I was 14 when, in 1954, my father bought a guitar at an auction, his favorite place to shop. It was a gigantic, blond 'Buckaroo' with f-holes and action to kill your fingertips holding a string to the fretboard without buzzing. Pop was a fine singer and I thought it would be great for him to learn to play. But he gave it up after a few sessions.
Relaxing with a book one evening, I had overheard him practicing the two chords of 'Down in the Valley.' Between phrases, the mumbled, 'fuckin' fatty fingers' drifted through the air, and I was shocked to hear that word spoken aloud in our house by anyone besides me. The guitar went back in its case and didn't come out until we returned to Philadelphia two years later. By then my friend Eliot was taking guitar lessons.
Singing sounded a lot better with accompaniment, and when he put the needle down on the special cut of his new record, 'A Young Man and a Maid,' I knew the time had come to rescue the old guitar. The song that drove me to it was 'Coplas.' This racy Mexican duet was recorded by Cynthia Gooding and Theodore Bikel. One double meaning followed another in a series of raunchy references including a cuckold's horns and a black cat wearing a hat and trousers climbing out a window.
We were on comfortable teenaged, dirty ground. Eliot figured out the strum and showed me how the right hand made a single accent on the strings, a roll down, a light tap with the knuckles, then down/up strokes in a sharp pattern suggesting flamenco. Even harder for the left hand, 'Coplas' had five chords, including a barred 'F' with tough fingering compounded by the wicked Buckaroo action. My fingers would have to hold the 'F' and all the others tight enough not to buzz. It was like learning to dance with lead shoes, and I was driven. Fanning, stroking and tapping the complex strum on the guitar or my right knee for hours, feeling like broken glass had been ground into the tips of my left fingers, I memorized chord charts and fingering diagrams.
After hours a day of this for weeks, blisters became tough callouses, fingerpicks stayed in place for the now-automatic strum, and in a couple months, I could play and sing at the same time which made me a folksinger, like Eliot. The effect of 'Coplas' on my life cannot be overstated. Thanks to Mom's rule of 'making the weakest part become the strongest,' it taught me everything I needed to know. After 'Coplas,' it took little to learn new chords and progressions, together with base runs and percussive accents. We played and sang along with Cynthia and Theo non-stop and it wasn't long before we had arranged the Mexican couplet song for two guitars and plenty of suggestive mugging.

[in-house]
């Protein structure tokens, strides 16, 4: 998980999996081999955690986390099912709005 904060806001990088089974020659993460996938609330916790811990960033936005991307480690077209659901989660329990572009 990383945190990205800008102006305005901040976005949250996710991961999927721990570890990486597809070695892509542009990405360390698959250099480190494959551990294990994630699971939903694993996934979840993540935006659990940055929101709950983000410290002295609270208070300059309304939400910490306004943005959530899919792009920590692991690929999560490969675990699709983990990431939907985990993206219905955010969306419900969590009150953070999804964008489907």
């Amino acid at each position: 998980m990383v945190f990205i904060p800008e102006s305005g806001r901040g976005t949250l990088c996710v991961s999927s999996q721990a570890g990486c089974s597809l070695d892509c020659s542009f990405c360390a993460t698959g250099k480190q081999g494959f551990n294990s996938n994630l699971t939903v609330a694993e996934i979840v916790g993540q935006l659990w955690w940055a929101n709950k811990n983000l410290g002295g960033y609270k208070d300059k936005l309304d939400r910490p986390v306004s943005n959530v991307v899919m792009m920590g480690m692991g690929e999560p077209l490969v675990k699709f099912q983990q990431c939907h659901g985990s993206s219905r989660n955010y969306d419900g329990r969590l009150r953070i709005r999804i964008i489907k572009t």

'Coplas' was our mother, our mentor, launching our careers and my international repertoire bolstered by the Yiddish, Spanish, Russian, Scots, and Irish tunes I had absorbed over the years. It tapped into an appetite for raw energy discovered in offbeat tunes such as 'Leatherwing Bat' and 'Katy Cruel,' or travelling songs like 'The Rock Island Line' and 'Greenland Fisheries.' Eliot pursued his taste for raunch with rags and blues. Our songlist blossomed with favorite old tunes and the new ones we were learning and arranging, especially those with good harmonies: Our repertoire derived not only from Theodore Bikel and Cynthia Gooding, but also from Leadbelly, the Weavers, Woody Guthrie, Pete Seeger, Josh White and the Spanish Civil War. Not to mention Camp Kinderland and the whole Progressive Kinderland. From 'When I First Came to This Land' to 'Delia's Gone,' Eliot's robust tenor and my strong alto were mutually supportive and made room for our individual styles.
We shared a love of topical songs, sang union songs and worked out 'Times Are Gettin' Hard,' and 'Dark as a Dungeon' with great harmonies and progressive messages. We carried our guitars to parties for sing-a-longs, and performances which soon became expected, even anticipated. Cigarettes and whiskey and wild, wild women, They'll drive you crazy, they'll drive you insane.